2 The anatomy of a verb preferir Every verb in Spanish is made up of two parts.The endingEach verb belongs to one of the following classes: verbs that end in –AR, those that end in –ER and those that end in –IR.The stemThe stem consists of everything before the ending.For example:EndingpreferirStem
3 How stem-changers work Put simply, the stems of stem-changing verbs change when they are conjugated.There are different types of stem-changers.They can change from E to I, E to IE, O to UE,U to UELet´s say a verb is an e i stem-changer, but the verb has more than one E. Which one changes?As a rule, the last vowel of the stem changes.So, in the case of preferir, which is an e to ie stem-changer, the first e does not change but the last one does.
4 How stem-changers conjugate The change in stem-changers occurs when the verb is conjugated.The stem-change is present in the yo*, tú, usted/él/ella and ustedes/ellos/ellas forms. *There are a few verbs that take irregular “yo” forms in apart from the stem-changeThe stem-change is NOT PRESENT is the nosotros/nosotras and vosotros/vosotras forms.Stem-changers are often called shoe verbs or boot verbs because of the way the conjugation table looks with the exlusion of the nosotros and vosotros forms.The endings stay the same as always depending on whether it is an –AR, -ER, or –IR verb!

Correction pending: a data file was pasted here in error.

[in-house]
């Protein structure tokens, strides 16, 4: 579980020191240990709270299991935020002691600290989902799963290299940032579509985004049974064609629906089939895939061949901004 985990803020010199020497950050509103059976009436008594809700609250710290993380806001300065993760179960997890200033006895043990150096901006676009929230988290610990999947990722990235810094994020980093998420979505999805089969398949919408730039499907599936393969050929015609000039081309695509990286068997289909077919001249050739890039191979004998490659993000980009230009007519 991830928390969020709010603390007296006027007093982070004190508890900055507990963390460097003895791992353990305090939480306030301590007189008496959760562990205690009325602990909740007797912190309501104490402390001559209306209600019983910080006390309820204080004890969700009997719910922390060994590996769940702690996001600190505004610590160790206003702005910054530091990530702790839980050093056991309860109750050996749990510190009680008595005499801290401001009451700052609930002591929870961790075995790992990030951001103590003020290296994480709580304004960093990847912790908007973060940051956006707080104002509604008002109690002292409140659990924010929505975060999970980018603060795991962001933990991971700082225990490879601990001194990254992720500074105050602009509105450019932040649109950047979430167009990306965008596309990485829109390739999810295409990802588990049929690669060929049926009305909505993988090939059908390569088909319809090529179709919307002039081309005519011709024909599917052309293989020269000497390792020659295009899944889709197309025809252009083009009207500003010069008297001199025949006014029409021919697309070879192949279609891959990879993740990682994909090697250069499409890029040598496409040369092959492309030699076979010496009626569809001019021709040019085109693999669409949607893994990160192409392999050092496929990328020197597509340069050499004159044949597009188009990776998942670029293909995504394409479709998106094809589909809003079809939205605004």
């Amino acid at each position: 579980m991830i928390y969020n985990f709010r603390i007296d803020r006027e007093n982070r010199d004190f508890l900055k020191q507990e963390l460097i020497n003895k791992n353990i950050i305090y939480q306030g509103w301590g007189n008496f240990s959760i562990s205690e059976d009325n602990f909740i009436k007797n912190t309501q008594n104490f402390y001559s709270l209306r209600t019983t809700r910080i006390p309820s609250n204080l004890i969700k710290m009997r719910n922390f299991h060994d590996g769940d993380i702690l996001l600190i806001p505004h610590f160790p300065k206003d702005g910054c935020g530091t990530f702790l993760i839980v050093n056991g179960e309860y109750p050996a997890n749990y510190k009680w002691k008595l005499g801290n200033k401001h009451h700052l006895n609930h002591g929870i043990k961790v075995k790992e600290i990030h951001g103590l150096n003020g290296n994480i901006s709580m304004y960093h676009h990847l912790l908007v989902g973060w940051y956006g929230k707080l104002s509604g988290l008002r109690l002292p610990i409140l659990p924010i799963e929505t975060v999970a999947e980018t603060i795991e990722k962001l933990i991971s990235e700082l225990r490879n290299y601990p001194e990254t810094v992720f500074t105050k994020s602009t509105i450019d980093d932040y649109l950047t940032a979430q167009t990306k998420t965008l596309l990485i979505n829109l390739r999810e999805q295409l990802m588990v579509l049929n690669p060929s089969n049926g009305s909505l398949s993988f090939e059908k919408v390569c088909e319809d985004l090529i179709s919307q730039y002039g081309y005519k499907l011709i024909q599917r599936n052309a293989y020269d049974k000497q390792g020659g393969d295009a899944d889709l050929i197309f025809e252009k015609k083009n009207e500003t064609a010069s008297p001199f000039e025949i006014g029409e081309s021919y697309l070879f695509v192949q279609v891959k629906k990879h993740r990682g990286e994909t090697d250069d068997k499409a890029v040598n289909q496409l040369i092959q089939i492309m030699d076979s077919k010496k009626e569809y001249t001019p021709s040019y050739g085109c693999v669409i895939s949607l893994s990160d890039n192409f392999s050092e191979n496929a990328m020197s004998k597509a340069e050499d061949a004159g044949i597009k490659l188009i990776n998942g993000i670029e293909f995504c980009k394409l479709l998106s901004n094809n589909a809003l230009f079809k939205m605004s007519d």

5 How do you spot one?Students of Spanish often struggle with stem-changers. They want to know if there is a secret to identifying which verbs stem-change.Unfortunately, there is nothing identifiable that will let you know.A good phrase to know is “porque sí”, which means “because that´s the way it is.”¡Qué frustración! How am I supposed to learn them, then?You practice them, use them and notice them when you see or hear them.The good news is that with time and practice, this will come naturally to you!